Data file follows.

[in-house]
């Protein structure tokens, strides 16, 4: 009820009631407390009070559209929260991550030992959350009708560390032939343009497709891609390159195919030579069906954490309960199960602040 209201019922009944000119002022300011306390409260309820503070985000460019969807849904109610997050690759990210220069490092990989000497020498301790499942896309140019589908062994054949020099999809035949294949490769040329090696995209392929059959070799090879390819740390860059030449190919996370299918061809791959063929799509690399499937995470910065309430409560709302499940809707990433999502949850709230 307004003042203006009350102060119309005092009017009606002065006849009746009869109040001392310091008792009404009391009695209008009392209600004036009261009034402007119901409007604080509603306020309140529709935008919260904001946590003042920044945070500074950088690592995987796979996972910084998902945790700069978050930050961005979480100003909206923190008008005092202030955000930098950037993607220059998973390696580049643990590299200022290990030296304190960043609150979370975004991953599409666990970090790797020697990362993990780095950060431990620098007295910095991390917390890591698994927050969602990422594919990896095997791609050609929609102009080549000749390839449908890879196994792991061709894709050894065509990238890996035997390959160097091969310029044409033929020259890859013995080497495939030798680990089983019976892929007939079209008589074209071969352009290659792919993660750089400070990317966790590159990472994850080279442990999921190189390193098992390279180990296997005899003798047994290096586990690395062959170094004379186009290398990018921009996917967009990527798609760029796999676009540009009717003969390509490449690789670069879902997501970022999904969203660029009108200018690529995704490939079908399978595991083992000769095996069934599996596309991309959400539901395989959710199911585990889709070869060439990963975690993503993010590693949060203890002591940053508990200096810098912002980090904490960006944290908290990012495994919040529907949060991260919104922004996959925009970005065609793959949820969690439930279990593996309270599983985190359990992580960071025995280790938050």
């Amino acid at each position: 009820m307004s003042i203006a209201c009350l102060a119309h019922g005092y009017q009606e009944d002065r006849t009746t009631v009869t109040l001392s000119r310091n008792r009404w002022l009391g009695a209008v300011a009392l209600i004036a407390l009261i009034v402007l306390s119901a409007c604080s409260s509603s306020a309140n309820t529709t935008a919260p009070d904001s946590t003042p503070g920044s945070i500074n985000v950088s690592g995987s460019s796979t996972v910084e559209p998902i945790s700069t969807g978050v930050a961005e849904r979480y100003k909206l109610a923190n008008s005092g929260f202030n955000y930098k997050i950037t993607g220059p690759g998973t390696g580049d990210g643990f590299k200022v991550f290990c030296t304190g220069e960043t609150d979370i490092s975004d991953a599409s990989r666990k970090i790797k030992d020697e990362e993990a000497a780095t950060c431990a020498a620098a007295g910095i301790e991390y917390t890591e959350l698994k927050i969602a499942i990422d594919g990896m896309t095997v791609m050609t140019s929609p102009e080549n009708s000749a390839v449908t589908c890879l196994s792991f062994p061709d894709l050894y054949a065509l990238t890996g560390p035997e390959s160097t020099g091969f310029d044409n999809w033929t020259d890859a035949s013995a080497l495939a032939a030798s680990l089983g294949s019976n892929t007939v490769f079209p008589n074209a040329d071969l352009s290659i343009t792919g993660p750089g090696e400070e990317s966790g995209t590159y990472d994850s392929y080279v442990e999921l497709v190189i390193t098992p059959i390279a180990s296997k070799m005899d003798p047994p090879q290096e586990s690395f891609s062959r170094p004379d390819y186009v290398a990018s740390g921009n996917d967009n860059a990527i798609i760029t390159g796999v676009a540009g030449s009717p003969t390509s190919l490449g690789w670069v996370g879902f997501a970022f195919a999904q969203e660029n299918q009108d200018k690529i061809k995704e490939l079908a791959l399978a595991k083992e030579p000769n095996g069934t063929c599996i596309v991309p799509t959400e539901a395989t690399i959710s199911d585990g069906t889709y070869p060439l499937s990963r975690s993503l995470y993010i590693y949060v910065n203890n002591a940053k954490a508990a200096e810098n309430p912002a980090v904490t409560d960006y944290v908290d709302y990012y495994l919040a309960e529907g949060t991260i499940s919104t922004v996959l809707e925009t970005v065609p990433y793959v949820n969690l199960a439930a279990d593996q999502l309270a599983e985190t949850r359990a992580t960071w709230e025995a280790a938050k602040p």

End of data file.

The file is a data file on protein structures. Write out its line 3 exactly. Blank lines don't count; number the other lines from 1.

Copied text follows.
């Amino acid at each position: 009820m307004s003042i203006a209201c009350l102060a119309h019922g005092y009017q009606e009944d002065r006849t009746t009631v009869t109040l001392s000119r310091n008792r009404w002022l009391g009695a209008v300011a009392l209600i004036a407390l009261i009034v402007l306390s119901a409007c604080s409260s509603s306020a309140n309820t529709t935008a919260p009070d904001s946590t003042p503070g920044s945070i500074n985000v950088s690592g995987s460019s796979t996972v910084e559209p998902i945790s700069t969807g978050v930050a961005e849904r979480y100003k909206l109610a923190n008008s005092g929260f202030n955000y930098k997050i950037t993607g220059p690759g998973t390696g580049d990210g643990f590299k200022v991550f290990c030296t304190g220069e960043t609150d979370i490092s975004d991953a599409s990989r666990k970090i790797k030992d020697e990362e993990a000497a780095t950060c431990a020498a620098a007295g910095i301790e991390y917390t890591e959350l698994k927050i969602a499942i990422d594919g990896m896309t095997v791609m050609t140019s929609p102009e080549n009708s000749a390839v449908t589908c890879l196994s792991f062994p061709d894709l050894y054949a065509l990238t890996g560390p035997e390959s160097t020099g091969f310029d044409n999809w033929t020259d890859a035949s013995a080497l495939a032939a030798s680990l089983g294949s019976n892929t007939v490769f079209p008589n074209a040329d071969l352009s290659i343009t792919g993660p750089g090696e400070e990317s966790g995209t590159y990472d994850s392929y080279v442990e999921l497709v190189i390193t098992p059959i390279a180990s296997k070799m005899d003798p047994p090879q290096e586990s690395f891609s062959r170094p004379d390819y186009v290398a990018s740390g921009n996917d967009n860059a990527i798609i760029t390159g796999v676009a540009g030449s009717p003969t390509s190919l490449g690789w670069v996370g879902f997501a970022f195919a999904q969203e660029n299918q009108d200018k690529i061809k995704e490939l079908a791959l399978a595991k083992e030579p000769n095996g069934t063929c599996i596309v991309p799509t959400e539901a395989t690399i959710s199911d585990g069906t889709y070869p060439l499937s990963r975690s993503l995470y993010i590693y949060v910065n203890n002591a940053k954490a508990a200096e810098n309430p912002a980090v904490t409560d960006y944290v908290d709302y990012y495994l919040a309960e529907g949060t991260i499940s919104t922004v996959l809707e925009t970005v065609p990433y793959v949820n969690l199960a439930a279990d593996q999502l309270a599983e985190t949850r359990a992580t960071w709230e025995a280790a938050k602040p």